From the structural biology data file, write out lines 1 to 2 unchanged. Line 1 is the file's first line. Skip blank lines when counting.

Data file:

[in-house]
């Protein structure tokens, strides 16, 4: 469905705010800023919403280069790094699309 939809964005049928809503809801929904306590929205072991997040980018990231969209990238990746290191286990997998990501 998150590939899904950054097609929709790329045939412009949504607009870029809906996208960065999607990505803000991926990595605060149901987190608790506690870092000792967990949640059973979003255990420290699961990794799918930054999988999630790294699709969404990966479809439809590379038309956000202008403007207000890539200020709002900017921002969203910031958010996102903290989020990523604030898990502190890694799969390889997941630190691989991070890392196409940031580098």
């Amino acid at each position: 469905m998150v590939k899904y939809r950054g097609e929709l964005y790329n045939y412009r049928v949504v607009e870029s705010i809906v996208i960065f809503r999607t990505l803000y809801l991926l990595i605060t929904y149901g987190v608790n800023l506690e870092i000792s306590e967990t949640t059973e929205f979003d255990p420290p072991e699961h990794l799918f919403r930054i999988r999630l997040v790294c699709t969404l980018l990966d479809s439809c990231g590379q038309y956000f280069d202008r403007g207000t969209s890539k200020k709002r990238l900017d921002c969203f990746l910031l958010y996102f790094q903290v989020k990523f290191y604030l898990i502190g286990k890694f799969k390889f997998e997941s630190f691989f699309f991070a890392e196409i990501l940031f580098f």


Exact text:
[in-house]
């Protein structure tokens, strides 16, 4: 469905705010800023919403280069790094699309 939809964005049928809503809801929904306590929205072991997040980018990231969209990238990746290191286990997998990501 998150590939899904950054097609929709790329045939412009949504607009870029809906996208960065999607990505803000991926990595605060149901987190608790506690870092000792967990949640059973979003255990420290699961990794799918930054999988999630790294699709969404990966479809439809590379038309956000202008403007207000890539200020709002900017921002969203910031958010996102903290989020990523604030898990502190890694799969390889997941630190691989991070890392196409940031580098």